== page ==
SGI gets passing grade from provincial auditor on photo radar

When it comes to automated speeding enforcement in the province, the Saskatchewan's auditor is giving SGI a passing grade. File / Global News

The provincial auditor of Saskatchewan likes what she sees from SGI and the job they are doing when it comes to photo radar.

In her spring 2019 report, Judy Ferguson said SGI, on the behalf of Auto Fund, does a “good job operating the now permanent Automated Speed Enforcement Program under The Traffic Safety Act.”

The province said speed and aggressive driving are the key causes of collisions, and that SGI’s regulations have helped reduce speed-related crashes and their severity.

READ MORE: $500K from photo radar to fund Sask. traffic safety initiatives 

How they’ve been able to do this, she said, is the use of eight photo radar cameras in Moose Jaw, Saskatoon and Regina.

SGI is responsible to monitor and issue fine based violations consistent with its policies.

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“About 44 per cent of photographs taken do not result in fines, despite a speed violation,” Ferguson said.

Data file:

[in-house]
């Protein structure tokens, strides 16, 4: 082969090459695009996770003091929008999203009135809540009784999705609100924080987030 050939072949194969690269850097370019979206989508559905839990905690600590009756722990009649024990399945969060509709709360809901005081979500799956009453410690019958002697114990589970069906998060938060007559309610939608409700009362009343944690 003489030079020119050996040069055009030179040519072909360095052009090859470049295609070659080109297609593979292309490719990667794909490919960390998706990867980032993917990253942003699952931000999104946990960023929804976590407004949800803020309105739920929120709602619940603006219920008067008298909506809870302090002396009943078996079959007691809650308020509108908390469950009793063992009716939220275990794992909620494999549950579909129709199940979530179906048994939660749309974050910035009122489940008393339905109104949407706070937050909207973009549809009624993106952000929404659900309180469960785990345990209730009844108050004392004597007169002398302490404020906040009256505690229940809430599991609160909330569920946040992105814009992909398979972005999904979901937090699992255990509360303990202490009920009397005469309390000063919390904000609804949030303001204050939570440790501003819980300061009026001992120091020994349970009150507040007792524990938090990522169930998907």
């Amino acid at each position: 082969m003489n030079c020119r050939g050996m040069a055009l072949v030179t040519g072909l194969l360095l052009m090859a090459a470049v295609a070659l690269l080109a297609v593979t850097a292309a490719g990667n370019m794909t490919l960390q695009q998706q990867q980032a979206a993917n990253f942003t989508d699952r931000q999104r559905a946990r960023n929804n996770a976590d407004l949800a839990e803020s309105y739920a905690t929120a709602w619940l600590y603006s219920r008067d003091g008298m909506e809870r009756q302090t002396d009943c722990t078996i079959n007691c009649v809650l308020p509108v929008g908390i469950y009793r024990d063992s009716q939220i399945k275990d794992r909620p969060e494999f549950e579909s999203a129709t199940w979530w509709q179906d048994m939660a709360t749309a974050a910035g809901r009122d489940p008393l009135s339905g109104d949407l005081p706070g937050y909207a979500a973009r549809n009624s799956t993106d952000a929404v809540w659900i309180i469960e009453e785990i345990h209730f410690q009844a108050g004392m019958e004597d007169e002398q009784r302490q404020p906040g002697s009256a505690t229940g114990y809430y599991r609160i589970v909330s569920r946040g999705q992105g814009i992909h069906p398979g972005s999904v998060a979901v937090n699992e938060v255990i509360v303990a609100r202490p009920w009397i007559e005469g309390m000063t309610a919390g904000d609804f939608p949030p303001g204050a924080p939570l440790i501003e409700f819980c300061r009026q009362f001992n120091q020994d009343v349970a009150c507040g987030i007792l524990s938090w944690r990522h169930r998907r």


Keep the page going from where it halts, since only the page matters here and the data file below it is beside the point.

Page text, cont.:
In 2019, only RCMP and Moose Jaw police services issued fines to out-of-province violators, with 12,300 of those fines issued from speed cameras in Moose Jaw.

READ MORE: Over 8,000 speeding tickets issued in Saskatchewan during April

Police services in Regina and Saskatoon did not issue any fines to out-of-province violators.

“Failing to issue fines to out-of-province registered vehicle owners who violate speed limits results in inequitable treatment of all registered vehicle owners,” Ferguson said.

SGI requires Regina, Saskatoon and Moose Jaw police to assess violations within seven business days from the violation date.

READ MORE: Over 3,000 charges laid in Saskatchewan during road safety week

“For 12 of 30 (40 per cent) of fines tested, the applicable municipal police service did not reject or approve the violation within seven business days. One fine took 31 business days for approval,” Ferguson said.

“Promptly issuing fines provides an opportunity to impact motorist behaviour sooner and subsequently encourage reduced speeding.”

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Ferguson said fines issued from the Automated Speed Enforcement Program were consistent with the legislation.

WATCH: Saskatoon mayor says city should run its own photo radar instead of SGI

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